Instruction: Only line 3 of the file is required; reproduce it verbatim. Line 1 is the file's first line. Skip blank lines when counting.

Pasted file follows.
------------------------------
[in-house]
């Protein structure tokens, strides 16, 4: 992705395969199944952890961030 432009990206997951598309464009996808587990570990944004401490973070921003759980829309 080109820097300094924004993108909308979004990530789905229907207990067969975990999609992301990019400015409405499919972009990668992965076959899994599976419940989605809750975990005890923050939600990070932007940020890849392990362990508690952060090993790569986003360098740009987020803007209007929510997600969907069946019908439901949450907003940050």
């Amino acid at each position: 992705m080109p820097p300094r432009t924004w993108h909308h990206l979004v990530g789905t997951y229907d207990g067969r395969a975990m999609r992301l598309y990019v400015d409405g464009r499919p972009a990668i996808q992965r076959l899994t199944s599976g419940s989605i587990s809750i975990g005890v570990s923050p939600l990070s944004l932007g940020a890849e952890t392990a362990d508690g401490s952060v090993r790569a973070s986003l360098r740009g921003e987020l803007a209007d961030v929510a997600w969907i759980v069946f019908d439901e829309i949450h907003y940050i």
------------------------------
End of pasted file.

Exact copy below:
């Amino acid at each position: 992705m080109p820097p300094r432009t924004w993108h909308h990206l979004v990530g789905t997951y229907d207990g067969r395969a975990m999609r992301l598309y990019v400015d409405g464009r499919p972009a990668i996808q992965r076959l899994t199944s599976g419940s989605i587990s809750i975990g005890v570990s923050p939600l990070s944004l932007g940020a890849e952890t392990a362990d508690g401490s952060v090993r790569a973070s986003l360098r740009g921003e987020l803007a209007d961030v929510a997600w969907i759980v069946f019908d439901e829309i949450h907003y940050i």